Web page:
WASHINGTON -- The violent insurrection at the U.S. Capitol is intensifying scrutiny over security at the upcoming inauguration ceremony for President-elect Joe Biden, which already has been reshaped by the coronavirus pandemic and President Donald Trump's decision not to attend.
Biden and Vice President-elect Kamala Harris will take the oath of office from the Capitol's West Front, one of the locations where a mob overpowered police and stormed the building on Wednesday. They also scaled and occupied the scaffolding and bleachers in place for the ceremonies.
Plans for the Jan. 20 inauguration were already scaled back because of the coronavirus. But the brazen attack raises new questions about preparedness for the event that will welcome a new administration after a bitter election.
The congressional leaders responsible for coordinating the inauguration has insisted that events will move forward.
“The outrageous attack on the Capitol, however, will not stop us from affirming to Americans — and the world — that our democracy endures," said Sens. Roy Blunt, R-Mo., and Amy Klobuchar, D-Minn. “The great American tradition of an inaugural ceremony has occurred in times of peace, in times of turmoil, in times of prosperity, and in times of adversity. We will be swearing in President-elect Biden.”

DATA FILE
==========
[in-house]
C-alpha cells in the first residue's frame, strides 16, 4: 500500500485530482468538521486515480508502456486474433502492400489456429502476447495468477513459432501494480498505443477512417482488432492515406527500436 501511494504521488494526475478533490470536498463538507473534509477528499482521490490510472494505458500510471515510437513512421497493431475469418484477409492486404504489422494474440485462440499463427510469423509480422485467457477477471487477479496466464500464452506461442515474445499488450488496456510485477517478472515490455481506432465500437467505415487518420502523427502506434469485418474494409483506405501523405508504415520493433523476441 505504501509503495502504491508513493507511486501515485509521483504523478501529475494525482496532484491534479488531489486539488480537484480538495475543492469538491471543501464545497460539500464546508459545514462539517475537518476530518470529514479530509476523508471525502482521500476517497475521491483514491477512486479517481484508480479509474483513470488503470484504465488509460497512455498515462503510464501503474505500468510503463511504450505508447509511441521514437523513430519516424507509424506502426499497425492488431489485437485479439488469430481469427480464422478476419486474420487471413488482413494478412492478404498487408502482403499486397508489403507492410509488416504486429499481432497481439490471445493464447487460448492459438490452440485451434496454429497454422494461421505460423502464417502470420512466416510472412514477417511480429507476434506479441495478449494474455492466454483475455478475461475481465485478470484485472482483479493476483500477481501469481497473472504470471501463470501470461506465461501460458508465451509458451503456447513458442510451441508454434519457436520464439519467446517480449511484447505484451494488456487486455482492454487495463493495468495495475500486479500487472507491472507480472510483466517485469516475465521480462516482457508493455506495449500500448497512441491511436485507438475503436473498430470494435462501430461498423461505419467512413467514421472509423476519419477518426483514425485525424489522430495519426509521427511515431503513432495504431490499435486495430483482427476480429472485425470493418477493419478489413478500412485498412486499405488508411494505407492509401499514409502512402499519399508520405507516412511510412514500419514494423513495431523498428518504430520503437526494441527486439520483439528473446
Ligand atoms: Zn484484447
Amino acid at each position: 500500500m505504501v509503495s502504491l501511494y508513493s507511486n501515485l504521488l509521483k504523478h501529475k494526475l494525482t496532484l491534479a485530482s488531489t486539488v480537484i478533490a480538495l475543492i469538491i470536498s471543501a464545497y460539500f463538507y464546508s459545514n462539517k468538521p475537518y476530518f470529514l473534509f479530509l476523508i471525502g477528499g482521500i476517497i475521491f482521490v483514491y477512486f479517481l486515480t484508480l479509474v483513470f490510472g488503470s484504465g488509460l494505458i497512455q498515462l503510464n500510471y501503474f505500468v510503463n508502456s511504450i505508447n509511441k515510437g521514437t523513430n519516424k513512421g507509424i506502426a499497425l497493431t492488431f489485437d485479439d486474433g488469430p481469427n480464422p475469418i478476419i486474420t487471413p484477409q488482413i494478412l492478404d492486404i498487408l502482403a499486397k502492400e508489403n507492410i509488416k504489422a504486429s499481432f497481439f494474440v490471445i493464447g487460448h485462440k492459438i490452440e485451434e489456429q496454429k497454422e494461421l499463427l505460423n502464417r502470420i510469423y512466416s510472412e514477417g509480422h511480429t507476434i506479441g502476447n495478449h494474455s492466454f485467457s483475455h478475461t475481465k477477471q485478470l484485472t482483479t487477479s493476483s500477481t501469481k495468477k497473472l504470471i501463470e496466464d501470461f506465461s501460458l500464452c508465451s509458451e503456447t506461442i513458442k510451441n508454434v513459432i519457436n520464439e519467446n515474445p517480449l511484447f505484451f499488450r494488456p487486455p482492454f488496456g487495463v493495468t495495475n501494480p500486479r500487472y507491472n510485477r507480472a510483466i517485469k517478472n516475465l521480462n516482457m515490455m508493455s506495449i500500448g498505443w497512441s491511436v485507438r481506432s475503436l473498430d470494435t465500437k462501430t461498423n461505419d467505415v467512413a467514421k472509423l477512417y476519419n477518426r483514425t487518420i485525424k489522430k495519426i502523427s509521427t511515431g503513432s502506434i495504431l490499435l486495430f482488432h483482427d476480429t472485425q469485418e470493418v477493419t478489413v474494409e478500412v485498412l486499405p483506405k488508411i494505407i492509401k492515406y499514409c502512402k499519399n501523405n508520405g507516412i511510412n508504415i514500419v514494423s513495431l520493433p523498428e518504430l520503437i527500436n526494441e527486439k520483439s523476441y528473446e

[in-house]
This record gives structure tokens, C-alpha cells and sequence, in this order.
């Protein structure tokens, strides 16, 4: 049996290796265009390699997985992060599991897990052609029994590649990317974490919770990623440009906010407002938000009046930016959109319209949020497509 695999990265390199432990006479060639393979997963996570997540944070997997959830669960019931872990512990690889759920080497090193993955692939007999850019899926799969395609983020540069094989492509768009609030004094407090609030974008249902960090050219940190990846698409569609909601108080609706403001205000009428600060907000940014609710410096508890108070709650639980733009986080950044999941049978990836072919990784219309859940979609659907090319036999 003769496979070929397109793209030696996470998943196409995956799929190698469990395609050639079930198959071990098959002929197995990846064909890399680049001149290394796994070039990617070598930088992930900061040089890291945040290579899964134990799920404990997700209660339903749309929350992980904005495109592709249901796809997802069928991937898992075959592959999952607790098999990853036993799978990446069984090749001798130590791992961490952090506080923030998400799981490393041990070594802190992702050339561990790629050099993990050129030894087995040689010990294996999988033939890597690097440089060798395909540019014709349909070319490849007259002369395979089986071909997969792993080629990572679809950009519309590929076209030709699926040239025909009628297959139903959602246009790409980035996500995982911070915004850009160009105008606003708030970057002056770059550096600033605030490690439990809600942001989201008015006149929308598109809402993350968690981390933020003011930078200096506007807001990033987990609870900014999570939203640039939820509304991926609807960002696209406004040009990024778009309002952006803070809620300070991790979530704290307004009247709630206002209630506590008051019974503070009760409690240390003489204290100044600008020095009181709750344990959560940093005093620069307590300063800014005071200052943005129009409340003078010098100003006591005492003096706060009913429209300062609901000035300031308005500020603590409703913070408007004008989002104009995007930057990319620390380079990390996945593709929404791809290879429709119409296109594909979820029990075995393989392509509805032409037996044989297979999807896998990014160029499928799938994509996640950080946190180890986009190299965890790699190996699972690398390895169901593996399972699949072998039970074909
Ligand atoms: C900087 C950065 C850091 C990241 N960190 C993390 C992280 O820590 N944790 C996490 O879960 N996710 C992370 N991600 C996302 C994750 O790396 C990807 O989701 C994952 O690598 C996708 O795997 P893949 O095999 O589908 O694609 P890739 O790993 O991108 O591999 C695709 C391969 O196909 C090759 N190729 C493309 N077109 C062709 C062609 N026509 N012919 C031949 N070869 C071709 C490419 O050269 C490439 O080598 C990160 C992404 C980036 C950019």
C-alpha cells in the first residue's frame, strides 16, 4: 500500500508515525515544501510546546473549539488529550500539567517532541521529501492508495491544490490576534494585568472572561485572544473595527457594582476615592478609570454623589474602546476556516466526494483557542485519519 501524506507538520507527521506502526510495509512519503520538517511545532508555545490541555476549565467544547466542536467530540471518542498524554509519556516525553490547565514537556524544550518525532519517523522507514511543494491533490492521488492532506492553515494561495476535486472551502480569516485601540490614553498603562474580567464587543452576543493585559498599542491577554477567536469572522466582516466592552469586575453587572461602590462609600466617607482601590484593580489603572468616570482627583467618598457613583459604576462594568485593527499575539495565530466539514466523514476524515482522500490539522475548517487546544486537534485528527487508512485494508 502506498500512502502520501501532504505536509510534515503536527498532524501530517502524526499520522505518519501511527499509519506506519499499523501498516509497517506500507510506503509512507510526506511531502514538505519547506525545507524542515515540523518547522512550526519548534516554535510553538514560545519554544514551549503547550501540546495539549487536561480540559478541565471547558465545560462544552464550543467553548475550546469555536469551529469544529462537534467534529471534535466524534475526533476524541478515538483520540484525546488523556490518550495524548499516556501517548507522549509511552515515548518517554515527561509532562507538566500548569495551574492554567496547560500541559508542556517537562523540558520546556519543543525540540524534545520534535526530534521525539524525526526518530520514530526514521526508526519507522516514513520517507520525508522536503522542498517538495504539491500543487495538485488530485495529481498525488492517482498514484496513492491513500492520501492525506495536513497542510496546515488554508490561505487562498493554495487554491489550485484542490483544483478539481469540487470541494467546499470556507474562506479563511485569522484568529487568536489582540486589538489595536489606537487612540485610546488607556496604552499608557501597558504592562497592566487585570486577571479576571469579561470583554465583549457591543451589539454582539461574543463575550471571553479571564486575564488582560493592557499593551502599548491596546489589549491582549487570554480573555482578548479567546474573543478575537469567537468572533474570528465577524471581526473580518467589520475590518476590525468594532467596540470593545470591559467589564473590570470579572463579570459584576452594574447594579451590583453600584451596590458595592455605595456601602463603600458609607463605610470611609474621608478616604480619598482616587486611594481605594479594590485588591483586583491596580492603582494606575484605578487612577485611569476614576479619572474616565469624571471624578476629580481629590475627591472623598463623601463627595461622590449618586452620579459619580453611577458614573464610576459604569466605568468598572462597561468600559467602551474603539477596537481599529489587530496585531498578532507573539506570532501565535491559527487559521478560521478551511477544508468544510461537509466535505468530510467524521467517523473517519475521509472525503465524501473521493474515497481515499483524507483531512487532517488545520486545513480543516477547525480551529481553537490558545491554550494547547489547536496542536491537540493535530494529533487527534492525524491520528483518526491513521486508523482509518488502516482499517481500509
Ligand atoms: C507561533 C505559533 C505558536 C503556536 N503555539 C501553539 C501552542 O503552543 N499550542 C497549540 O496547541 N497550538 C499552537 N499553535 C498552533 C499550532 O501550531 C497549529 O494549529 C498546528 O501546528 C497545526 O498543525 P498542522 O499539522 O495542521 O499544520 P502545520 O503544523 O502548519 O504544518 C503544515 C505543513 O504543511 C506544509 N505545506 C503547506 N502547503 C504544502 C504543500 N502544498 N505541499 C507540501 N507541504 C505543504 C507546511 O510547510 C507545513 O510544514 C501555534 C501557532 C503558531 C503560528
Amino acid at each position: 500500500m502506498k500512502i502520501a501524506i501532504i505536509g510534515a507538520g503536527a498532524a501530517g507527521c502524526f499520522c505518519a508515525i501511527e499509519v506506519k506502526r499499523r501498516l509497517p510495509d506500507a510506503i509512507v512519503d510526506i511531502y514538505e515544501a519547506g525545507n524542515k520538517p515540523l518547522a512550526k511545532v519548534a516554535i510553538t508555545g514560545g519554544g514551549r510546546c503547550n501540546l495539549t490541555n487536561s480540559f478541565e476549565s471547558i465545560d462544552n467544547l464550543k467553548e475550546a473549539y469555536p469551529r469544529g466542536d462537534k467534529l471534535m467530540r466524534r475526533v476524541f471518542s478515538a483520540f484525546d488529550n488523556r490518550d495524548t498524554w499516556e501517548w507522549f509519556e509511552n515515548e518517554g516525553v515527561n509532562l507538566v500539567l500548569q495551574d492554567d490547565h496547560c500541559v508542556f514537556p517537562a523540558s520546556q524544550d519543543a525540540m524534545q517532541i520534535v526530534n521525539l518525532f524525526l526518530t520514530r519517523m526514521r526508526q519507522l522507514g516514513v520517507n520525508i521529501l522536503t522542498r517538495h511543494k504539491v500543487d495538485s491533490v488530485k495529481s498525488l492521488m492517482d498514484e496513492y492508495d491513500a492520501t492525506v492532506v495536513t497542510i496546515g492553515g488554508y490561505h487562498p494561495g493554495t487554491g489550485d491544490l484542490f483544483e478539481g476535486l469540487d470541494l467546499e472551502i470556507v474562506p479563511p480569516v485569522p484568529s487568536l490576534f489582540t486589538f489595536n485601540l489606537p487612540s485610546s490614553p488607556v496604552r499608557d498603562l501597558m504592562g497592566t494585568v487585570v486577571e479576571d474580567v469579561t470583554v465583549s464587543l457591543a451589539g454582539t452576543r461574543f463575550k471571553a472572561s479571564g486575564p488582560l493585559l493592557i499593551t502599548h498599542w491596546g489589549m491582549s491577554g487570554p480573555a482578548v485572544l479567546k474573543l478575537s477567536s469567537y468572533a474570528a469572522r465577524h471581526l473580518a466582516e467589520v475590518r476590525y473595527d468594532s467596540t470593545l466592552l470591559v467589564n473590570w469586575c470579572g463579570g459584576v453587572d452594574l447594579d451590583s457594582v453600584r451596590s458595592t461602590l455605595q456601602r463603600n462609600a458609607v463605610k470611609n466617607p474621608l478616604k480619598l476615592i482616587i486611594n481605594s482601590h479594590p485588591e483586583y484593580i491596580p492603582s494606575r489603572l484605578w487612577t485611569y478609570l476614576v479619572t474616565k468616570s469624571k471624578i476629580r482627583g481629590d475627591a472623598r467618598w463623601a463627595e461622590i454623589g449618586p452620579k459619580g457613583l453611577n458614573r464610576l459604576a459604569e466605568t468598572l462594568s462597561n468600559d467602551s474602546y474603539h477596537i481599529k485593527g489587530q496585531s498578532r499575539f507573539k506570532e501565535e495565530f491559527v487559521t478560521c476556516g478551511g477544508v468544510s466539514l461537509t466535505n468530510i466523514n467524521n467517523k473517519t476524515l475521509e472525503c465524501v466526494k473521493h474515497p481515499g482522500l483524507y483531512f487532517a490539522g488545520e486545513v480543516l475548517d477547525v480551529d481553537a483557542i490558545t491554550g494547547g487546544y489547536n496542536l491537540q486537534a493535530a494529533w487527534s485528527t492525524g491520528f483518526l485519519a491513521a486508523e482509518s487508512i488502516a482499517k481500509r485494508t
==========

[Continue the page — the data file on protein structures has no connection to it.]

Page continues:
Security forces have already begun taking extra precautions in the wake of Wednesday's mayhem. Five people died, including a Capitol Police officer.
Roughly 6,200 members of the National Guard from six states — Virginia, Pennsylvania, New York, New Jersey, Delaware and Maryland — will help support the Capitol Police and other law enforcement in Washington for the next 30 days.
Crews erected tall black metal fences on the Capitol grounds that are designed to be impossible to climb. Similar structures have previously been used around the White House and in other cities that faced prolonged demonstrations.
Such barriers would have gone up anyway in coming days, however, because the inauguration is a National Special Security Event overseen by the Secret Service and scores of other federal agencies, including the Defense Department, which helps lead counterterrorism efforts associated with the event. That's the same level of security provided during political party conventions or when a dignitary lies in state at the Capitol — but not during a normal congressional session like when rioters breached the building.
“The safety and security of all those participating in the 59th Presidential Inauguration is of the utmost importance,” the Secret Service said in a statement. “For well over a year, the U.S. Secret Service, along with our NSSE partners, has been working tirelessly to anticipate and prepare for all possible contingencies at every level.”
Biden told reporters Friday that he has “great confidence in the Secret Service” and their ability to make sure the inauguration ”goes off safely.”
Authorities will have the same military and civilian footprint to handle a crowd of more than a million people for an event expected to draw a small fraction of that because of restrictions to combat the coronavirus, according to a person familiar with the security planning.
Those who have worked on previous inaugurations said that while this year's events will look different, the tradition of passing power from one administration to another will continue.